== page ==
Two commonly prescribed epilepsy drugs have varied cognitive side effects on patients, report doctors from Georgetown University Medical Center. Their findings are published in the May 13 issue of the journal Neurology. In a double-blind, randomized study, researchers looked at 2 drugs, valproate–released in 1978 for the treatment of epileptic seizures, and topiramate, approved by the FDA in late 1996. Each drug was added to carbamazepine, a standard epilepsy treatment, and then given to patients with epilepsy. The cognitive effects on those patients taking topiramate were slightly, although noticeably, worse than those taking the older valproate for a subset of patients.
One of the least-used options for treating disabling seizures caused by epilepsy is the most effective, according to a review of research findings appearing in the Feb. 25 issue of the peer-reviewed journal Neurology. The findings were published by the American Academy of Neurology in association with the American Epilepsy Society and the American Association of Neurological Surgeons. Designed to address guidelines for surgical treatment of epilepsy, the analysis urges tens of thousands of patients nationwide — and their doctors — to consider surgery for mesial temporal lobe epilepsy (MTLE) as a viable and desirable alternative to medication rather than a treatment of last resort. MTLE is the most common form of epilepsy.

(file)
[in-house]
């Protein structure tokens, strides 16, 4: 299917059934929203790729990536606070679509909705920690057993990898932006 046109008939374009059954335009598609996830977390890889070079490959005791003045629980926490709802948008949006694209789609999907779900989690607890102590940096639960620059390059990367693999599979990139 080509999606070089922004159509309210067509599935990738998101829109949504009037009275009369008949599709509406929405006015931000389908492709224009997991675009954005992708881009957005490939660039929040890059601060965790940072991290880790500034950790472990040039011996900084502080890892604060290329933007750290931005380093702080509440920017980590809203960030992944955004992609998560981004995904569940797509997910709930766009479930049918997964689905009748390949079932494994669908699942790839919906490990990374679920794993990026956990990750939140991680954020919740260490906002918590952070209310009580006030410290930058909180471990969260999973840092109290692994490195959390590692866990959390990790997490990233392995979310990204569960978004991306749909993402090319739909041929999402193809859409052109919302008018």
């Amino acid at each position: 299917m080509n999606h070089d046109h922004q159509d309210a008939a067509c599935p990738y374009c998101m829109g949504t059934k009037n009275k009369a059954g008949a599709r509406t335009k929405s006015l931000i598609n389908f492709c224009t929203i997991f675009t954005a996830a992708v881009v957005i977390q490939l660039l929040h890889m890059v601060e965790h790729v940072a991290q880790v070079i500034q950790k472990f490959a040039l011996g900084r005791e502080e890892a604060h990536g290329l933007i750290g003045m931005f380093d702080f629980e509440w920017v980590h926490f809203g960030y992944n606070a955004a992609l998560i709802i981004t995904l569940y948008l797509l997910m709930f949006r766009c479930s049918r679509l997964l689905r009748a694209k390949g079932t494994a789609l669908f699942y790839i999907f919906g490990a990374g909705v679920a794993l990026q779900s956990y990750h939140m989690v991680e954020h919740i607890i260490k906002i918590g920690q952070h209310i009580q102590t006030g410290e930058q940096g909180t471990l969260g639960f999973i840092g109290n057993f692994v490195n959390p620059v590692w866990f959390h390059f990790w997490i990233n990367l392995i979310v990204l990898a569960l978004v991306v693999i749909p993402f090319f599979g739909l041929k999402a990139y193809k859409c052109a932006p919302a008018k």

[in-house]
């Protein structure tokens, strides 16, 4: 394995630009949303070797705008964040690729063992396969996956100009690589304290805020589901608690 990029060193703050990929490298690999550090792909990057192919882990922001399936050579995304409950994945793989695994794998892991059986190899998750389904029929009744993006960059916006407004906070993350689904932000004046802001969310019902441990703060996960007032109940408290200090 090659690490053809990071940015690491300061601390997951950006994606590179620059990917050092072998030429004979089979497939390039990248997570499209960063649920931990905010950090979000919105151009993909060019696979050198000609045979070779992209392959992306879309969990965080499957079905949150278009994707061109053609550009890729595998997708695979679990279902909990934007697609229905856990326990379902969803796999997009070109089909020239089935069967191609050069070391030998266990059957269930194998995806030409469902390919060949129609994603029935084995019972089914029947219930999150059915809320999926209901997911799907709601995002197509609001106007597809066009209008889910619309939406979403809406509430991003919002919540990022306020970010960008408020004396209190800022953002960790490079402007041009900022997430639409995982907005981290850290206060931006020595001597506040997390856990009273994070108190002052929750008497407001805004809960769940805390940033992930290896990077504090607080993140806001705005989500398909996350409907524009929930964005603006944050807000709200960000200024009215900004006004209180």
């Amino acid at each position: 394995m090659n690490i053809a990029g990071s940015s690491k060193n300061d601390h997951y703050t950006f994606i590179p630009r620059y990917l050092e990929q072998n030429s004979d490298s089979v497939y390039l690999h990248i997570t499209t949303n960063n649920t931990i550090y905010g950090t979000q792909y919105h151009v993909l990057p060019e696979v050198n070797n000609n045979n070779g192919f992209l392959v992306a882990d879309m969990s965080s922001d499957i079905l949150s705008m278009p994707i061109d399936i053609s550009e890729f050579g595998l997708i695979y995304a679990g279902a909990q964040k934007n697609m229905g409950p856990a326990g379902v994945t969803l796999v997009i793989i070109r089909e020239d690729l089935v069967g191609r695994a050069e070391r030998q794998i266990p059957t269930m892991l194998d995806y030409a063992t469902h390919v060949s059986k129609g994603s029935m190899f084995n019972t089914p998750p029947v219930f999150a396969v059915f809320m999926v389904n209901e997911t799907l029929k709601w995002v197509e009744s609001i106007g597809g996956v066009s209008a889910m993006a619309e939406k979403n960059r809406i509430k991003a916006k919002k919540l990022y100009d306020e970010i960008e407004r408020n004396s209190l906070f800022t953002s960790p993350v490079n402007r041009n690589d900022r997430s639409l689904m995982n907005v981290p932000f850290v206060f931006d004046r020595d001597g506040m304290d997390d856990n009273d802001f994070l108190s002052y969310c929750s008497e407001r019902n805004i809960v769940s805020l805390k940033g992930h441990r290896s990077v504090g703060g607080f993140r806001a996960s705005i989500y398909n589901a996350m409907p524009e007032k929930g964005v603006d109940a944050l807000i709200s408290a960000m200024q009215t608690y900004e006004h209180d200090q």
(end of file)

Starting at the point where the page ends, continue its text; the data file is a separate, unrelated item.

Physicians have identified what they say is a promising new treatment for epilepsy that reduces the number of seizures while helping patients lead more productive lives.
The study is the first to show that an antiepileptic drug typically used in combination with other drugs, might be successful as a standalone. That’s important; single-drug therapies are often more successful because patients find it easier to stay on the course of treatment compared to therapies involving multiple drugs.